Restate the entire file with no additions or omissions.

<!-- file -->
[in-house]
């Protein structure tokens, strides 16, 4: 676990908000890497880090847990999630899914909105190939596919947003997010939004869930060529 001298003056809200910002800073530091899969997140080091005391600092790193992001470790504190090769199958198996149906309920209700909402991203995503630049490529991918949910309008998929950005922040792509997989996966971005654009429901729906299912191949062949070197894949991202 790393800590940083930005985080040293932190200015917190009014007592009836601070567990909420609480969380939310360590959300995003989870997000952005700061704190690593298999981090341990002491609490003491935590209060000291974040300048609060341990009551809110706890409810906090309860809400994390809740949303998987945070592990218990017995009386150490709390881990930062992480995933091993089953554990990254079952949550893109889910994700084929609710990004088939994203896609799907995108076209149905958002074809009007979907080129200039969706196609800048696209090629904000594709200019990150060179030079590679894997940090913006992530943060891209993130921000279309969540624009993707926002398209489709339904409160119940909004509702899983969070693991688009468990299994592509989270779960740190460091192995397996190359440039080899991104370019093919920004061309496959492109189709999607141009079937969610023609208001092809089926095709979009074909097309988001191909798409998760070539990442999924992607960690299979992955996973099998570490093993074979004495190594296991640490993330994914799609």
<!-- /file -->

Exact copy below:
[in-house]
């Protein structure tokens, strides 16, 4: 676990908000890497880090847990999630899914909105190939596919947003997010939004869930060529 001298003056809200910002800073530091899969997140080091005391600092790193992001470790504190090769199958198996149906309920209700909402991203995503630049490529991918949910309008998929950005922040792509997989996966971005654009429901729906299912191949062949070197894949991202 790393800590940083930005985080040293932190200015917190009014007592009836601070567990909420609480969380939310360590959300995003989870997000952005700061704190690593298999981090341990002491609490003491935590209060000291974040300048609060341990009551809110706890409810906090309860809400994390809740949303998987945070592990218990017995009386150490709390881990930062992480995933091993089953554990990254079952949550893109889910994700084929609710990004088939994203896609799907995108076209149905958002074809009007979907080129200039969706196609800048696209090629904000594709200019990150060179030079590679894997940090913006992530943060891209993130921000279309969540624009993707926002398209489709339904409160119940909004509702899983969070693991688009468990299994592509989270779960740190460091192995397996190359440039080899991104370019093919920004061309496959492109189709999607141009079937969610023609208001092809089926095709979009074909097309988001191909798409998760070539990442999924992607960690299979992955996973099998570490093993074979004495190594296991640490993330994914799609």